To me, having single point of control can be a drawback. What if I lost my smartphone, I would lost control of my stove, microwave, dishwasher. Seriously, it actually makes operation of appliances a lot more complicated than it is today.
Controlling of light in a central panel have been done way before smartphone era. Application of IoT, I believe, has to be smarter than this. For example, light is turned on and off depending on whether there are people in the room. Motion sensing light switch?
In my opinion, at this stage, one of the area of IoT development is data collection. For example, weather pattern, temperature change and rain level in various area around the globe. Those information can be fed to a central open database for scientists to study. With this said, IoT device shall be extreme low power consumption and can be deployed easily in remote location.
I'm pretty sure there are a lot of industrial and military application of IoT. For home use, if the value proposition is to make your life easier and to save money for you, it would be a good selling point. A smart A/C that can direct where temperature needs to be maintained may be one of the many applicable ideas. The idea involves small temperature sensors and human sensors (e.g. IR sensor and motion detection) being installed all over in your home. The duct to direct cold or hot air into your different room wil be controlled remotely depending on the sensor information.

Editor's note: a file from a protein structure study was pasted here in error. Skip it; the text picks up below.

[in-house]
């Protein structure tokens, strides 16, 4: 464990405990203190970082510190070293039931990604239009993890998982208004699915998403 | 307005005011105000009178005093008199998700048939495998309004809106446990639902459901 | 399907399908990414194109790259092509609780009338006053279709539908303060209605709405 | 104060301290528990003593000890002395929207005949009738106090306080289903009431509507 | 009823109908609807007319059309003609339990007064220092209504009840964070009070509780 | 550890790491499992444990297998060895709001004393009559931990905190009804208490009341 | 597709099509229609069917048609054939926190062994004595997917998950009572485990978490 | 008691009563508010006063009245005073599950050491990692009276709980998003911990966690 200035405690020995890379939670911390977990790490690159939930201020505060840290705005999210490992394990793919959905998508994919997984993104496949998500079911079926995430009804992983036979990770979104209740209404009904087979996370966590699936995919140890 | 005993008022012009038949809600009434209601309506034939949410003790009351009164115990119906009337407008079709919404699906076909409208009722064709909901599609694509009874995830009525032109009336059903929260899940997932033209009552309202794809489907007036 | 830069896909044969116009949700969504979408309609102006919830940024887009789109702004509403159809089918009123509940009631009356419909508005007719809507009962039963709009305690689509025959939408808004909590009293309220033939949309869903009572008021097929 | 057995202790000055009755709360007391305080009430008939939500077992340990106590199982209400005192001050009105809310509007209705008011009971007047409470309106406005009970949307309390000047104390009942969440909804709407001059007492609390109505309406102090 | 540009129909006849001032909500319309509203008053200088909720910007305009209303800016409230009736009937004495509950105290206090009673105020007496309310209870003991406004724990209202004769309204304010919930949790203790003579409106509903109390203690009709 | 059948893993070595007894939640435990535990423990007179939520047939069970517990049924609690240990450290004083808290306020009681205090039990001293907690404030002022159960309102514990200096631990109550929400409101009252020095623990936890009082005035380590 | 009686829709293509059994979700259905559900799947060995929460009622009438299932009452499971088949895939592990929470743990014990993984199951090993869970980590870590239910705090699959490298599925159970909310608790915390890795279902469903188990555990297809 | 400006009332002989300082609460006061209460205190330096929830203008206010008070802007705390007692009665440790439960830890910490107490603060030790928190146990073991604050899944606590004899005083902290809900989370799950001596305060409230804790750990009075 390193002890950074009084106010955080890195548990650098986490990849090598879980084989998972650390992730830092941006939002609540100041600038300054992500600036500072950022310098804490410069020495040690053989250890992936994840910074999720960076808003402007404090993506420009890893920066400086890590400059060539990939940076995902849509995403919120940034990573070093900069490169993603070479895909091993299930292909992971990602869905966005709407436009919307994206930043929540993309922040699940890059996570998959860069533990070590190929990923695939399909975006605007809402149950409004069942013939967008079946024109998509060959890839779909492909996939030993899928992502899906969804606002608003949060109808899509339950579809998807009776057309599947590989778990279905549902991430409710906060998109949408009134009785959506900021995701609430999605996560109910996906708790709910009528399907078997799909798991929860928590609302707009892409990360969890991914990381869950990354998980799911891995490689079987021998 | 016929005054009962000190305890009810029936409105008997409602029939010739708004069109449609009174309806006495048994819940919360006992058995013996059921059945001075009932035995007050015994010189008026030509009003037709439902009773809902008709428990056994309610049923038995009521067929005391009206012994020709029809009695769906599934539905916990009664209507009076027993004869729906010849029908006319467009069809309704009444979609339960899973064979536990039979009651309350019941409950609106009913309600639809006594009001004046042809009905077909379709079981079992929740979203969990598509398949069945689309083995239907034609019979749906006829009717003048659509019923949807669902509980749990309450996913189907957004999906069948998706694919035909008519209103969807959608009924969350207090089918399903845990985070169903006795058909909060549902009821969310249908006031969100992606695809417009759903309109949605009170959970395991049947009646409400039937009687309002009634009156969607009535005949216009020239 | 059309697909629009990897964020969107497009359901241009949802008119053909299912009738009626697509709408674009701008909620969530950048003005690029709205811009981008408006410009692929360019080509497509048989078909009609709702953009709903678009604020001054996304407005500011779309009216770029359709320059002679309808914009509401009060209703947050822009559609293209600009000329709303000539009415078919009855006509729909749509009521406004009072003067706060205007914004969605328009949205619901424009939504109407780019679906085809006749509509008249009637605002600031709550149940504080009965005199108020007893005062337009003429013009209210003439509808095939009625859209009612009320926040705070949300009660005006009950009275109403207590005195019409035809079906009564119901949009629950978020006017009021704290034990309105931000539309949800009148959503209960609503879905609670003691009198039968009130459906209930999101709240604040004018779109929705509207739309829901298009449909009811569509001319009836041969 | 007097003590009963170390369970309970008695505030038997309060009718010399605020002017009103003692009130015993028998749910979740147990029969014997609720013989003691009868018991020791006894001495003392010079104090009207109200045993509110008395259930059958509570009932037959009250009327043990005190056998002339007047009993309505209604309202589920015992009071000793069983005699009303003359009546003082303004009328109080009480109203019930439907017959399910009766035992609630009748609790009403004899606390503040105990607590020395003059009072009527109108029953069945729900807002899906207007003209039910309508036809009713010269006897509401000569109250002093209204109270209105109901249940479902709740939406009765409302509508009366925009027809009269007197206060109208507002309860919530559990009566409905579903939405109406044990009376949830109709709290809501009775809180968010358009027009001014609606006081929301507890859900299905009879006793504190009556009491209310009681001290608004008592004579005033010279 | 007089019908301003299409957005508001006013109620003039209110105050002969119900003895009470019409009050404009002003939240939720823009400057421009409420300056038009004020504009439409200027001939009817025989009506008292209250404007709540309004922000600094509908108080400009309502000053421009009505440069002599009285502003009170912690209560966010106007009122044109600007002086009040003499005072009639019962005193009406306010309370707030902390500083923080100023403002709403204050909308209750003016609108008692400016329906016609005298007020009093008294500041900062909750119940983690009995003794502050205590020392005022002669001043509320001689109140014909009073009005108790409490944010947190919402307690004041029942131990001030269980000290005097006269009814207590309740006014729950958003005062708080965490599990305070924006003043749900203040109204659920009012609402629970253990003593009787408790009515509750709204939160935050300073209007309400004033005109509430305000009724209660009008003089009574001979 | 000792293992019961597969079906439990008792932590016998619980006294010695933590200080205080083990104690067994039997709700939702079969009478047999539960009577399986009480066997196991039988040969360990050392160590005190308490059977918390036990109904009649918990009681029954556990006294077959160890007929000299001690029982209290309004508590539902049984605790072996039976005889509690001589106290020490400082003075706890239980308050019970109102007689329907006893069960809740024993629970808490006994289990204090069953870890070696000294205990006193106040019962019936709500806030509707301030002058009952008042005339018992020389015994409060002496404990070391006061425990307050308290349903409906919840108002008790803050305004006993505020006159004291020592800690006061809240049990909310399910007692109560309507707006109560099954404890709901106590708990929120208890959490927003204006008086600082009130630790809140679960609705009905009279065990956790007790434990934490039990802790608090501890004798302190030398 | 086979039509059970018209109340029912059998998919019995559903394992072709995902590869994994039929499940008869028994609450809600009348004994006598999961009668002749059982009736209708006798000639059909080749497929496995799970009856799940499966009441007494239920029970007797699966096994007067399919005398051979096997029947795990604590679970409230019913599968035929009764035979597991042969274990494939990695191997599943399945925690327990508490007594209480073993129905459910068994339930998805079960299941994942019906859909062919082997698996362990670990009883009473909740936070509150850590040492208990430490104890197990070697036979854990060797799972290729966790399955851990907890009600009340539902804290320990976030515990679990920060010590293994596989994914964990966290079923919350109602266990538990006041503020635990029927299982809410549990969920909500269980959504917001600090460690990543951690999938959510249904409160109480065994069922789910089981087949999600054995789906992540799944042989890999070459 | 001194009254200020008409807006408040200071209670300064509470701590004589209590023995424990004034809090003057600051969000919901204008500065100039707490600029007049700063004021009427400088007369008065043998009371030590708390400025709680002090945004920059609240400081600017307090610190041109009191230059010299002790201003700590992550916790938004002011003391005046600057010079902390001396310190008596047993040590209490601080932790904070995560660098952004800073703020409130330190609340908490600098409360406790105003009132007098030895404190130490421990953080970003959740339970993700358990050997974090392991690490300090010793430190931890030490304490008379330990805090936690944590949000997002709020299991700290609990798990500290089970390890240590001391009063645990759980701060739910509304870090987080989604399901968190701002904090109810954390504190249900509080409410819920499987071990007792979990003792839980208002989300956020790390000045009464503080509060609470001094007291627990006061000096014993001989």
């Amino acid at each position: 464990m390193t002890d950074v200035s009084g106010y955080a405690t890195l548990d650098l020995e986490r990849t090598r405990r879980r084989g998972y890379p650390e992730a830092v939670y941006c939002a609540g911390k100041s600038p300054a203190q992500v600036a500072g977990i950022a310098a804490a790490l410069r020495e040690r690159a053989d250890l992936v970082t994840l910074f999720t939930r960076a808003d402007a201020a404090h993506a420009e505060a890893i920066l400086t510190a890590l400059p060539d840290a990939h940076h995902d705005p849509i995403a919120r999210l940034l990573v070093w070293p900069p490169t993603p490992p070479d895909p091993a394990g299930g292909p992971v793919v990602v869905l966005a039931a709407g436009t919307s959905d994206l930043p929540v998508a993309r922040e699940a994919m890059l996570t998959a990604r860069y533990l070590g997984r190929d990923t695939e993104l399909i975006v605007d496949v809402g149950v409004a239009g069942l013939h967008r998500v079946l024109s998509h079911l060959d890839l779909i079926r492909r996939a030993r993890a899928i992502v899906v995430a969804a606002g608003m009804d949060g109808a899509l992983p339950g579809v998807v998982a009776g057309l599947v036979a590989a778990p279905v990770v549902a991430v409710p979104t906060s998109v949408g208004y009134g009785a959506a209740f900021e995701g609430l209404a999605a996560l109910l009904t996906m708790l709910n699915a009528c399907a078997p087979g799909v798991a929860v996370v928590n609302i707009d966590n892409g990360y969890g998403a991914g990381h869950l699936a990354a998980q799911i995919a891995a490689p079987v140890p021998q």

Many comments here are missing the point of iOT. It's not about getting the appliances to talk. Heck, it's hard enough to get engineers to communicate with each other and these are the guys who will get appliances talking? I've been trying for years to get my fridge to just talk it out with the stove but they are both the strong, silent type.
To me the value of iOT is having a single remote control that covers all appliances that I care to control or monitor remotely. And yes, that includes using the remote to turn on or turn off the radio when I am watching TV as both use the same speakers.
@bk11, LOL. Actually, my mother-in-law was doing something similar (although she never owned two dishwashers. )She never put her dishes away from her dishwasher. Her dishwasher tunred into a permanent storage space and she rarely ran the machine!
@C VanDorne, thanks for your respond. No, I know exactly what you mean. And that's a good concept that builders and designers of IoT should keep in mind. Aftrer all, when we discuss "security" of data, what's often missing is: security in whose point of view?
@bk11: This one is easy to solve. remove some cabinets and install another diswasher or two. Leave the clean dishes in the dishwasher until you're ready to use them, then load the dirty ones in another washer. When that one gets full of dirty dishes, run it and use another washer for dirty dishes!
What are the engineering and design challenges in creating successful IoT devices? These devices are usually small, resource-constrained electronics designed to sense, collect, send, and/or interpret data. Some of the devices need to be smart enough to act upon data in real time, 24/7. Are the design challenges the same as with embedded systems, but with a little developer- and IT-skills added in? What do engineers need to know? Rick Merritt talks with two experts about the tools and best options for designing IoT devices in 2016. Specifically the guests will discuss sensors, security, and lessons from IoT deployments.